How a Chocolate Indulgence can be Good for You! (but not your dog)

Chocolate lovers beware: Reading today's blog could be beneficial to your health!
Chocolate is the nation’s favourite indulgence. Every year we collectively chomp our way through four Olympic stadiums worth of the stuff.

Today’s blog is all about enjoying chocolate and leaving the New Year’s resolutions for another day. Research shows that the healthy chemicals from chocolate will soon be making their way into the next generation of cold and flu medicines. But be warned… this choco-extract is the same chemical that makes chocolate poisonous to cats and dogs.

I’ve prepared an irresistible chocolate recipe so you can test out chocolate’s healing powers at home. And just so the pet dog doesn’t feel left out, there is something in here for Fido too!

Researchers Uncover Chocolate’s Healing Powers

Every winter time, journalists love to make us feel better about our chocolate-excesses; apparently chocolate “is healthy“, “prevents brain damage”  and even ‘cuts risk of heart attack‘! In this age of ever increasing obesity, surely we should be cutting back? A quick look at the facts says yes, we should… 

I won’t sugar-coat the truth: Chocolate is high in fat, high in calories and really isn’t very good for you. Yes, chocolate does contain a good measure of cancer-fighting antioxidants – you could get similar health benefits from a bowl of muesli and blueberries. How depressing…

Antioxidants in food can help our body fight cancer. Hands up for who would prefer a bar of chocolate?

But despair ye not you chocoholics! I was delighted to read that researchers have ‘discovered’ what many of us suspected all along: Chocolate really can have the power to heal! Chocolate contains a chemical called ‘Theobromine’; which lowers blood pressure, strengthens the heart beat and treats coughs.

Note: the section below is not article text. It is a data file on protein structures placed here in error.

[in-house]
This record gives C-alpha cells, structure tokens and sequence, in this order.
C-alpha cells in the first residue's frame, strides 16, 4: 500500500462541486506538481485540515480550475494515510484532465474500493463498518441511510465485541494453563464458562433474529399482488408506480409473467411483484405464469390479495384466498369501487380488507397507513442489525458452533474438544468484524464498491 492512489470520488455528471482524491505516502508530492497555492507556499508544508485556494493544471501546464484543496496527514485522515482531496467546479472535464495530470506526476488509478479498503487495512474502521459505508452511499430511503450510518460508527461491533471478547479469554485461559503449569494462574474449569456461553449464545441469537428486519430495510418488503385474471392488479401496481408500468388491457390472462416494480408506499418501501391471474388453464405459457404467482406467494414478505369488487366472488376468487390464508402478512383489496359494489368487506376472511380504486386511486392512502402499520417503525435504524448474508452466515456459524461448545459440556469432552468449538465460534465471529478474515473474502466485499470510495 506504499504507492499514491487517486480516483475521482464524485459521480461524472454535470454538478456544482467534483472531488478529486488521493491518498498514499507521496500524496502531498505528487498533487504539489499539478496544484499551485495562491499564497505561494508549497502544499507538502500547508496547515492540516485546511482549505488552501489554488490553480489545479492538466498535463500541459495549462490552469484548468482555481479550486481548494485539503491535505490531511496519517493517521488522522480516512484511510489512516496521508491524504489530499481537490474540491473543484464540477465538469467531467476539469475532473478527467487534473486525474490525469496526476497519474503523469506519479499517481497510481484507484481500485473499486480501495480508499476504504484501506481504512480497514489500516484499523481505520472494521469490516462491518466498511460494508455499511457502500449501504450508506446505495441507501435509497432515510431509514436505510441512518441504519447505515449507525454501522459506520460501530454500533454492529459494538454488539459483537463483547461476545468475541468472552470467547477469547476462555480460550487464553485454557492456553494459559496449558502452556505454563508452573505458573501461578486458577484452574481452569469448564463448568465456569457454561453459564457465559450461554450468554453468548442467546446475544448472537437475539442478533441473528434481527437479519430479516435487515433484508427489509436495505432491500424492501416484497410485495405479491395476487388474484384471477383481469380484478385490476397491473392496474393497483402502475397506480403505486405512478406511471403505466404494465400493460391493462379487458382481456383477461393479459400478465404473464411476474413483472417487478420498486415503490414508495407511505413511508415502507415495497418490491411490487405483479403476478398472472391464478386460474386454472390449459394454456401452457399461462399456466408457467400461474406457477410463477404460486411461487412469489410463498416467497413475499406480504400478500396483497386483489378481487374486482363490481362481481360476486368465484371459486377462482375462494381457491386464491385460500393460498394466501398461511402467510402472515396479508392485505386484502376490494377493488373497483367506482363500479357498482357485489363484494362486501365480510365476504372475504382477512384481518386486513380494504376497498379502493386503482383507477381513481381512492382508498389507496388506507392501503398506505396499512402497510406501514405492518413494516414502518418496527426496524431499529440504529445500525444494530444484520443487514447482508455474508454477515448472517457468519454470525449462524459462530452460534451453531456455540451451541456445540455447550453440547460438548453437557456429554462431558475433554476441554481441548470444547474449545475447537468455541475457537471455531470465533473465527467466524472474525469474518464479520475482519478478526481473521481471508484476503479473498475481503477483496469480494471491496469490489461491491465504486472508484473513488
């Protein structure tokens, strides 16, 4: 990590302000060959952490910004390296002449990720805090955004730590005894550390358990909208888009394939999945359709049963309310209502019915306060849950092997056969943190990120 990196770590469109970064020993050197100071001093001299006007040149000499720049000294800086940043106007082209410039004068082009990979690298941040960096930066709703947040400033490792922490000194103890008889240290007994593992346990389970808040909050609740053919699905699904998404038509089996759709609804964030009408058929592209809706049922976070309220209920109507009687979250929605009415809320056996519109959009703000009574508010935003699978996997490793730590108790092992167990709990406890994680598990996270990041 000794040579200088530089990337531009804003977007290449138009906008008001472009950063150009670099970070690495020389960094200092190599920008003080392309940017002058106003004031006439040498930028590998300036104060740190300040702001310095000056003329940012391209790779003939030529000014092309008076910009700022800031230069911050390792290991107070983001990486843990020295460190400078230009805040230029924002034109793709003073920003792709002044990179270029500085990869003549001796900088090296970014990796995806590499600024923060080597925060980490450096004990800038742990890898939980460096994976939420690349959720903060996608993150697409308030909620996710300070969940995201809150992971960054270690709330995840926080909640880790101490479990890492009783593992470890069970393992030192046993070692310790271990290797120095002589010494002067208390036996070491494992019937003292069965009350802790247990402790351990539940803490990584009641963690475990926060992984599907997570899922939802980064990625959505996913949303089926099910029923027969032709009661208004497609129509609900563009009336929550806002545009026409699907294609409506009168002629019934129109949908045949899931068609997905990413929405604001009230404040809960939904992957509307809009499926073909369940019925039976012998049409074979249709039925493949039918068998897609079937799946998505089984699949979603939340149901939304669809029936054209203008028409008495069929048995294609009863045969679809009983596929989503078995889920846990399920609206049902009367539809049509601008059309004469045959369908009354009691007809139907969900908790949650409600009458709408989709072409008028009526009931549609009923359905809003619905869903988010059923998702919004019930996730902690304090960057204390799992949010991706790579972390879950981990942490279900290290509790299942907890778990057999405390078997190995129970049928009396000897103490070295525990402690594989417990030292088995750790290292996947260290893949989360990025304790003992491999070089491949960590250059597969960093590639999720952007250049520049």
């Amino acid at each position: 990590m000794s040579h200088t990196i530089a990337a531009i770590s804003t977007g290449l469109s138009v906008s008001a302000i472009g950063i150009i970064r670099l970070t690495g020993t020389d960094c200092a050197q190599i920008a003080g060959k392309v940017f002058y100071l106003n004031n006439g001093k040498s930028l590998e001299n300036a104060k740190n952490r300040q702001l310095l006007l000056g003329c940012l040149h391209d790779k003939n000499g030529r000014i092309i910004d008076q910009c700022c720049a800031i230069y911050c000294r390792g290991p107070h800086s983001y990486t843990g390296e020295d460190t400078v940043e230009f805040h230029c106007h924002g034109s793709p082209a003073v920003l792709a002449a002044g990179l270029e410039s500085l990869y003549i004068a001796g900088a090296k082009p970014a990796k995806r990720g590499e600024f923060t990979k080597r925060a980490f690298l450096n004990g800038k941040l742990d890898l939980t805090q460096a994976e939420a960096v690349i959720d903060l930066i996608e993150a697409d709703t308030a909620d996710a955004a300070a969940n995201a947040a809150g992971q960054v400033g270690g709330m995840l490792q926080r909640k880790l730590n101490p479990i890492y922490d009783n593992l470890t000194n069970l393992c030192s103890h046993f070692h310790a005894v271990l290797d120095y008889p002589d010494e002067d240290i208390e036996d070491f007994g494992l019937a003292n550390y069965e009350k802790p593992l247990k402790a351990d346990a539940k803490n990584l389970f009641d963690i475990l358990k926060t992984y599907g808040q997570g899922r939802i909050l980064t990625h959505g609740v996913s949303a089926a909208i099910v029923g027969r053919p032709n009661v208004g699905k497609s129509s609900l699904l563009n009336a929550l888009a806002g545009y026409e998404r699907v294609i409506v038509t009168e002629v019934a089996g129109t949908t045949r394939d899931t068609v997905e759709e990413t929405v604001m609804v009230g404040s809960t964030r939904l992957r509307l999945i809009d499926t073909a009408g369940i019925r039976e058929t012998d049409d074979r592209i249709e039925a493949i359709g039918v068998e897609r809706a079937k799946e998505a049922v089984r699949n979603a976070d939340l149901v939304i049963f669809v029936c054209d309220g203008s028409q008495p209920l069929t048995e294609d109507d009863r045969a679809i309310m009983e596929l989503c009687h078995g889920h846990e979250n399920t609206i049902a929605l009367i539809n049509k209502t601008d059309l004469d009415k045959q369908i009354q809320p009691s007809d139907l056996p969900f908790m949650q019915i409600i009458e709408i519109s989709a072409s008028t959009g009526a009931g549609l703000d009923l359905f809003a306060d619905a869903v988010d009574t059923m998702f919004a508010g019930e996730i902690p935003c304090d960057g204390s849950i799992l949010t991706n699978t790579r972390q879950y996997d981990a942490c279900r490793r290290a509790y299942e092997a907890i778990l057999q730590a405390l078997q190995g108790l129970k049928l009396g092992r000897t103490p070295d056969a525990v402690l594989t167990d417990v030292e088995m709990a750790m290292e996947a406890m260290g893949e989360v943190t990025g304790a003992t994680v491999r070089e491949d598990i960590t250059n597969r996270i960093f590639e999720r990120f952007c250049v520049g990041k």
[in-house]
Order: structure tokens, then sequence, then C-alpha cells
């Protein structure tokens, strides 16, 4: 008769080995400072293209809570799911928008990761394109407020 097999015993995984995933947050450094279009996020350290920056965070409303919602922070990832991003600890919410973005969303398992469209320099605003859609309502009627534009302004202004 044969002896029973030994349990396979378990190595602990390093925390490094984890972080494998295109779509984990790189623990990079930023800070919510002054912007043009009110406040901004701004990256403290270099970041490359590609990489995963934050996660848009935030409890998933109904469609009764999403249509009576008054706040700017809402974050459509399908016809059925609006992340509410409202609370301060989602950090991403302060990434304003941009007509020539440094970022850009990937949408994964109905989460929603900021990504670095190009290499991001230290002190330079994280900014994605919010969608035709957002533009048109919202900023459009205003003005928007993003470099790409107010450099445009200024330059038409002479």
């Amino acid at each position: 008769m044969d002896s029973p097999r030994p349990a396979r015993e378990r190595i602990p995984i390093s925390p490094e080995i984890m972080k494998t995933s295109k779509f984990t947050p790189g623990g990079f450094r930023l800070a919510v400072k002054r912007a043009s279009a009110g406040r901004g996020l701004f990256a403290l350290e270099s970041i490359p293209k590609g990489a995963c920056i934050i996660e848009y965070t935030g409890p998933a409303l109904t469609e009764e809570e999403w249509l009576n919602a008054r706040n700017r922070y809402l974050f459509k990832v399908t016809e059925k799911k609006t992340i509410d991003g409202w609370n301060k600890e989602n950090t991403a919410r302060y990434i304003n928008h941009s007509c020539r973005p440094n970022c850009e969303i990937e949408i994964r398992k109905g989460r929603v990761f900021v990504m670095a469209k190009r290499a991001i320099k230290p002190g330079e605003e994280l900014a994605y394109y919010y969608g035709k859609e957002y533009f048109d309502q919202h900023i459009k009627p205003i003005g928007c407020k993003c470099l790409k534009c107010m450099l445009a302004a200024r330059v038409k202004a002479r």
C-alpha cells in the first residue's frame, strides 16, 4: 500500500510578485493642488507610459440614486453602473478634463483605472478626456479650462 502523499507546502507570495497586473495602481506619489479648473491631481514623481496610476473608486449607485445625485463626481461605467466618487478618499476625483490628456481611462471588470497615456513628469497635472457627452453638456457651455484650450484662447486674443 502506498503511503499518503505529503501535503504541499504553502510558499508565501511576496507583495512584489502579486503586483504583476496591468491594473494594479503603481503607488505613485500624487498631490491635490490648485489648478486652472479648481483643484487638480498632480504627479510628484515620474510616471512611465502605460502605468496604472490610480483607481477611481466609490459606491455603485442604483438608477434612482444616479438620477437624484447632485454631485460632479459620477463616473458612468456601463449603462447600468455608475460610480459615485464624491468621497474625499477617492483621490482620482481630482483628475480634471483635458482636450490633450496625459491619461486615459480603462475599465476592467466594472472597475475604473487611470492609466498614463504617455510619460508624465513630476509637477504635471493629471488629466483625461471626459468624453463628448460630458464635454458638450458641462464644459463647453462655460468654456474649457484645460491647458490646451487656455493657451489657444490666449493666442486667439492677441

That’s right; those late-night chocolate binges may have been doing you some good after all (well that’s what I’m going to tell myself)! A brand new cough remedy is already under development that promises to push ‘Night Nurse’ off the top spot. Called BC1036, it works better than other cough remedies and has the added bonus that it doesn’t make you drowsy.

Most effective cough remedies contain codeine; which causes drowsiness. New theobromine-based medicines won't have this effect.

It could be several years before this new drug hits the market (and they’re definitely going to have to work on the name), so I thought I would provide a tasty home-cooked alternative. It also contains soothing honey and lemon and I promise it will give you the ultimate ‘theobromine’-choco-hit!

And if you don’t have a cough, just pretend you do and enjoy…

Your Homemade Chocolate Remedy: Honey and chocolate soufflé with hot chocolate sauce

Dark chocolate and cocoa contains the most theobromine and antioxidants

For the soufflé

  • butter, for greasing
  • 2 free-range egg yolks
  • 2 tbsp caster sugar, plus extra for sprinkling
  • 1 tbsp honey
  • ½ lemon, juice only
  • 50g/2oz dark chocolate, melted and left to cool slightly
  • 3 free-range egg whites

Use a round souffle dish to ensure even heating for a symmetrically risen souffle!
For the hot chocolate sauce

  • 50g/2oz dark chocolate
  • 50ml/2fl oz double cream
  • icing sugar, to dust

Preparation method

1. Preheat the oven to 220C/425F/Gas 7 and place a baking sheet into the oven. Butter a small ovenproof dish and dust with caster sugar.